Connecting ideas with communities

I use the chasm model to explain my professional work of 1) seeing what is ready to cross the chasm by 2) staying connected to the innovators & being an early adopter so that 3) I can help mainstream organizations. It’s a good graphic summary of my consulting practice.

Five years ago I looked at a couple of models (Rogers & Gladwell) in the Dummies Guide to Change and came up with a model on how you might be able to effect a change in a population. It wasn’t tested, it was just an idea. One of the core ideas was the law of the few, or the notion that a few key types of people help to speed social communication. As Charlene Croft puts it [looking at how Twitter is used]:

Connectors are individuals who know lots of people and who use those connections to their advantage.  Connectors are people who have invested in social, cultural and identity capital and who can convert those intangible resources into pretty much whatever they decide to.

Mavens are the senders and receivers of information.  They are the people who always have the pulse on the good deals and breaking stories of the day.  Mavens are the trendsetters and the people who you turn to to find out about this thing or that.  Citizen Journalists are types of Mavens, often scooping the mainstream media in reporting “from the ground”

Salesmen are the persuaders of society.  They are the people who dedicate a great deal of their lives to selling people on their ideas.

I figured that if you want to foster large-scale change in an organization or even a network, then you would:

  1. connect the right Mavens with the potential Innovators,
  2. target the Early Adopters via the Connectors and then
  3. find the Salespeople who will influence the Early Majority

I also figured that the Late Majority and the Laggards were not worth the effort, time and resources.

I’ve noticed that this is what has happened with some of the ideas that I’ve worked with in those five ideas. For example, informal learning in the organization was an idea five years ago. Jay Cross (maven) published one of the first business books on the subject in 2006 – Informal Learning. Many connectors, especially educational technology and business bloggers, took the idea and spread it. Then in 2009 we see it being discussed as the core idea of the ASTD opening keynote, and moving into the mainstream by several salespeople (vendors, service providers) looking for business opportunities.

This is just a working model but it may help in looking at how you can get your new ideas into the mainstream.

5 Responses to “Connecting ideas with communities”

  1. Michael Gambale

    Hi Harold,

    Enjoyed reading your post about the way people are connected (Innovators, etc). Although I agree with what you have written, I believe there is an opportunity to see more value as these graphs change over time. Imagine some of these social networking diagrams within an animation where as time passes the rate of change (change in connections, data in the form of keywords, etc) changes. I think the value is looking at these over time ( the same way meteorologists look at weather patterns over time). Just as in the weather, within social networks there are many variables, and there is a deep complexity with connecting innovators with early adopters. A weather report of sorts is needed to analyze whether an organization is effectively using their workforce and allowing their employees to informally connect with one another. So imagine that within a certain organization a social graph over time shows there is a tremendous amount of activity (chat, email, meetings, etc) with innovators and early adopters but no activity among the early majority. The social graph changes over time might indicate that management has rejected many project proposals for the company to experiment in different technologies. This is the value of looking at social graphs over time (with overlapping data like internal company decisions, company performance reports, employee turnover, press releases, etc). The connectedness in context with other information is the key to showing an organization can be reshaped for the better.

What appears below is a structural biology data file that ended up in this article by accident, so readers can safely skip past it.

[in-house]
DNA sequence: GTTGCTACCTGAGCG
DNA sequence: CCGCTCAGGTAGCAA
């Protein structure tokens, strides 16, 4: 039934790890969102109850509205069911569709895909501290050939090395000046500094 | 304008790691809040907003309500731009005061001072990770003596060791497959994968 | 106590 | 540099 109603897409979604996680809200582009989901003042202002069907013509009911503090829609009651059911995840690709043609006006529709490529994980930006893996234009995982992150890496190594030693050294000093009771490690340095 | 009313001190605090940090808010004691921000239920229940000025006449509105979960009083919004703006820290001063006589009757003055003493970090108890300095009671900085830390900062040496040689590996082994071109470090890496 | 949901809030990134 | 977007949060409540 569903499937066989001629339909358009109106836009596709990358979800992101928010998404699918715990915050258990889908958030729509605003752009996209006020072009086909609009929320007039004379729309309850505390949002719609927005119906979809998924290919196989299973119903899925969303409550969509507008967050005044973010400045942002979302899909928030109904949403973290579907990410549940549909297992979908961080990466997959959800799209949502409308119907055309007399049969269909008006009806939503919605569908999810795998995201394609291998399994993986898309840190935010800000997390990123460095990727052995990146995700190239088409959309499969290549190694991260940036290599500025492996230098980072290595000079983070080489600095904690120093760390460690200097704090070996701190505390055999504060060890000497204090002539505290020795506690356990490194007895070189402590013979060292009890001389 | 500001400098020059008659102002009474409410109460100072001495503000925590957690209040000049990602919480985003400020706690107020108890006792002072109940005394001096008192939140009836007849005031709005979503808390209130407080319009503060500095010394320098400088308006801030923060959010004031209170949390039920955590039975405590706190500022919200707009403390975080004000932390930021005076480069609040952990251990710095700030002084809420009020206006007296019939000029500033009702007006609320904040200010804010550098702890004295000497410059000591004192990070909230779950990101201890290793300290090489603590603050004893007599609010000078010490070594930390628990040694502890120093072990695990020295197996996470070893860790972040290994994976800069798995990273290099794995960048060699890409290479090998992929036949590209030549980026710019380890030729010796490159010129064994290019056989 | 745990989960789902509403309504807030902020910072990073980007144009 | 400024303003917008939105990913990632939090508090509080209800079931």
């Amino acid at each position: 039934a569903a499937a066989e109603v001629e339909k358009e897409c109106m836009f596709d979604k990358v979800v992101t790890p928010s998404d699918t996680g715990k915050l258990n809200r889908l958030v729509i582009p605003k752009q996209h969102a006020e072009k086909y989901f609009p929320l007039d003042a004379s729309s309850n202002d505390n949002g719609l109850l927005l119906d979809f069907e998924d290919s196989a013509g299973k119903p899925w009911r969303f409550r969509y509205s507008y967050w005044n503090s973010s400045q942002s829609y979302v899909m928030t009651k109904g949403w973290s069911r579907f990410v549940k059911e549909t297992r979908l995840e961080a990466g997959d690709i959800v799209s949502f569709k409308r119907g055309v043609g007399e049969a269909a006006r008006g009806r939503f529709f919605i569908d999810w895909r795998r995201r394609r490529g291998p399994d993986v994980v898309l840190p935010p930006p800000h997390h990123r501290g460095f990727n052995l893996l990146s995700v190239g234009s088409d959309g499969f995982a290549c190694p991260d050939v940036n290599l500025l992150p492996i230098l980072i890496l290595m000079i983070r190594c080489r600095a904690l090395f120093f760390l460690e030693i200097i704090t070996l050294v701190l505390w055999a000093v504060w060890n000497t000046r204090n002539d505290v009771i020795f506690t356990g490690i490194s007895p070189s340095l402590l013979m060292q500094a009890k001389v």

Thanks for your post. I am interested in knowing what you think.

    -Mike Gambale

  2. Harold Jarche

    Excellent idea, Mike. I wish I had the technical savvy to create a dynamic map like that. I think some of the software for social network analysis (SNA) does that.

  3. Michael Gambale

    Yes, some of the SNA software does sort of do what I mentioned. I am not much at good at drawing maps that i mentioned either (but I am looking at some tools now).

    The best thing about this dynamic map is that as the year go by you won’t have to draw it. There will tools from companies like Google that just plug in all your data (data they have and data would import). There are of course moral and privacy issues that bubble up here when it comes to the public domain. But for companies who by their own right own all of the information and activity among their employees (email, chat , corporate social networks like Newsgator Social Sites), it makes sense that this would be a great dynamic graph to utilize for increasing collaboration and innovation.


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